What about your mother? Was she okay with his political transformations?
Ma never said that she did not want to continue in CPI(M). But at the same time she did not also renew her party membership. Later on she gave up party activism and instead started to support my father in his party work. It raises the question whether it is politically correct for a woman to abandon one’s activism for her husband’s sake. But that was what happened. And by the middle of the 1960s, my father’s health had deteriorated. He had a heart attack in 1965 and severe chest pain became a recurring feature. He was also troubled by asthma. Thus my mother had her hands full, father’s political work, his health issues, daily visitors, running the family, our education, his underground life, police raid… But none of these could break her. She was a woman of great inner strength and courage.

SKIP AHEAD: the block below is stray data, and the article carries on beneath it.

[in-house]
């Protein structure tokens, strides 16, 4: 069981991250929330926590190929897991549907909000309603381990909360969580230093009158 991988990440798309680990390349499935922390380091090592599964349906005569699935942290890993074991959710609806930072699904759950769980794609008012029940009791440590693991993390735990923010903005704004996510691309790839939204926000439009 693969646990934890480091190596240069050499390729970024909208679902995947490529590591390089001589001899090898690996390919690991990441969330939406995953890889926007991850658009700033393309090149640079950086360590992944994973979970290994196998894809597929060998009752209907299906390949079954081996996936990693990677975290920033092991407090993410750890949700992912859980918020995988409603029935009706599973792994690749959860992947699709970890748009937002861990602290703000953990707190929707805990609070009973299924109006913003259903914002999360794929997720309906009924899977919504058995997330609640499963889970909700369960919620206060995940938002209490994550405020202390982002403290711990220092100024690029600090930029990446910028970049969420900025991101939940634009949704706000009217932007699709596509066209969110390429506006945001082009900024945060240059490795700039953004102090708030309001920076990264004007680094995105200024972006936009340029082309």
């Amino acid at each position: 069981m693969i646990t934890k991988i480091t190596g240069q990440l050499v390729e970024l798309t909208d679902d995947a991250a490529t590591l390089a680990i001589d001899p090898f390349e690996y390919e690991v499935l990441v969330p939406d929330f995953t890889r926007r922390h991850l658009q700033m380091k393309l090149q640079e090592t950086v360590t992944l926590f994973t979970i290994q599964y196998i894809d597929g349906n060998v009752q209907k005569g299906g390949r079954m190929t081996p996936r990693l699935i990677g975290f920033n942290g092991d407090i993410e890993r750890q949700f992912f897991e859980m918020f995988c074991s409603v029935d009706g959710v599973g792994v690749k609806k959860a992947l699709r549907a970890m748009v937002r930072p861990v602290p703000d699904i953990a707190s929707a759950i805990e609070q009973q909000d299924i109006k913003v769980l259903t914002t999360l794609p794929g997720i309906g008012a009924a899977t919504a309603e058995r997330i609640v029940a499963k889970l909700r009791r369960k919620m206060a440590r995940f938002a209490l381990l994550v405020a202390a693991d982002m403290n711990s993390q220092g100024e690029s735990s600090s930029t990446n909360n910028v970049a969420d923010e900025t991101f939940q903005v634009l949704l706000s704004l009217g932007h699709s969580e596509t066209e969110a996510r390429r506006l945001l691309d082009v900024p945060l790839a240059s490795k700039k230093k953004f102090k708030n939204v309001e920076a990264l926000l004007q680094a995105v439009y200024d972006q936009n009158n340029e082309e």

The political ambience that set in after Naxalbari – how did it affect your home?
Police raids had become almost a routine affair. Before and after Naxalbari. Police raids were invariably in the night. Knocks on the door and we would know that the police have come to take my father. We had only one big bed in the house. All five of us used to sleep on that. There was no electricity. Only a kerosene lantern. Ma would be the first one to get up when the police arrived. Do you have a warrant, she would ask. If they didn’t have the warrant she would not let them in. The police invariably had to wait outside, whether it was rain or cold or hot. Not only that, Ma would make a list of what all weapons the police were carrying with them – how many revolvers, of what make, how many bullets… She would also get the list countersigned by the inspector. It is a document. The police should not lie later on. Ma used to take all precautions to prevent any false allegations. They would be allowed in only after the completion of all these procedures. Another thing to be mentioned is that my Ma had a deep, loud voice. If she were to say something loudly, anyone would be taken aback.